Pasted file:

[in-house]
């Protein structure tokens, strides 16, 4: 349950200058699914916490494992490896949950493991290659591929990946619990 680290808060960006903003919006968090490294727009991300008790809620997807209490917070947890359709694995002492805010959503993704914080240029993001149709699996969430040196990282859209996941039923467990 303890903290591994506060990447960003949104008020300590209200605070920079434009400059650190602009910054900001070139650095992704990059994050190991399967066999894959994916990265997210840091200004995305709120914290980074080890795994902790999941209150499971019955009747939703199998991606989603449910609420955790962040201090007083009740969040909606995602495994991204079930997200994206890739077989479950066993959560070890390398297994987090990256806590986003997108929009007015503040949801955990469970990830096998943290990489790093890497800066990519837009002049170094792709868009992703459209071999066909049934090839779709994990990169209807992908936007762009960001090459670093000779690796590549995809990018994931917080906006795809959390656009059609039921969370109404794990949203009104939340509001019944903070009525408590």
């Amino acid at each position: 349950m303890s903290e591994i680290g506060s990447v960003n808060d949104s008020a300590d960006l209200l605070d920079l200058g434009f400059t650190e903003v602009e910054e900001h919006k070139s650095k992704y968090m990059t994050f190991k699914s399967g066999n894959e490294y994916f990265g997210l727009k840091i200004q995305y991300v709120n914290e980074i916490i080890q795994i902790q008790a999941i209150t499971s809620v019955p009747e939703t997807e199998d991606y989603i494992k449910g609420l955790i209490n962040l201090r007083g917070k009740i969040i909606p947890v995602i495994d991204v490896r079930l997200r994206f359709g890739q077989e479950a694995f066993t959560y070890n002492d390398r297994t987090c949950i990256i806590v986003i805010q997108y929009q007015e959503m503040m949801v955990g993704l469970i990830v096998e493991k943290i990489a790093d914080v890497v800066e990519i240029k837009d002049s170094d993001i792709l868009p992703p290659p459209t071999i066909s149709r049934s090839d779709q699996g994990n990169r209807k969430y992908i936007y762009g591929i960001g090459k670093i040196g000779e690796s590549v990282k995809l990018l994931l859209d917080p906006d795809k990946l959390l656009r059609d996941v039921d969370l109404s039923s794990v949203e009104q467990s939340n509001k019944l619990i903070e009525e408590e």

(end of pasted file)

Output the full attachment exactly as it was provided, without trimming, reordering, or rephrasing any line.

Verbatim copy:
[in-house]
């Protein structure tokens, strides 16, 4: 349950200058699914916490494992490896949950493991290659591929990946619990 680290808060960006903003919006968090490294727009991300008790809620997807209490917070947890359709694995002492805010959503993704914080240029993001149709699996969430040196990282859209996941039923467990 303890903290591994506060990447960003949104008020300590209200605070920079434009400059650190602009910054900001070139650095992704990059994050190991399967066999894959994916990265997210840091200004995305709120914290980074080890795994902790999941209150499971019955009747939703199998991606989603449910609420955790962040201090007083009740969040909606995602495994991204079930997200994206890739077989479950066993959560070890390398297994987090990256806590986003997108929009007015503040949801955990469970990830096998943290990489790093890497800066990519837009002049170094792709868009992703459209071999066909049934090839779709994990990169209807992908936007762009960001090459670093000779690796590549995809990018994931917080906006795809959390656009059609039921969370109404794990949203009104939340509001019944903070009525408590």
């Amino acid at each position: 349950m303890s903290e591994i680290g506060s990447v960003n808060d949104s008020a300590d960006l209200l605070d920079l200058g434009f400059t650190e903003v602009e910054e900001h919006k070139s650095k992704y968090m990059t994050f190991k699914s399967g066999n894959e490294y994916f990265g997210l727009k840091i200004q995305y991300v709120n914290e980074i916490i080890q795994i902790q008790a999941i209150t499971s809620v019955p009747e939703t997807e199998d991606y989603i494992k449910g609420l955790i209490n962040l201090r007083g917070k009740i969040i909606p947890v995602i495994d991204v490896r079930l997200r994206f359709g890739q077989e479950a694995f066993t959560y070890n002492d390398r297994t987090c949950i990256i806590v986003i805010q997108y929009q007015e959503m503040m949801v955990g993704l469970i990830v096998e493991k943290i990489a790093d914080v890497v800066e990519i240029k837009d002049s170094d993001i792709l868009p992703p290659p459209t071999i066909s149709r049934s090839d779709q699996g994990n990169r209807k969430y992908i936007y762009g591929i960001g090459k670093i040196g000779e690796s590549v990282k995809l990018l994931l859209d917080p906006d795809k990946l959390l656009r059609d996941v039921d969370l109404s039923s794990v949203e009104q467990s939340n509001k019944l619990i903070e009525e408590e």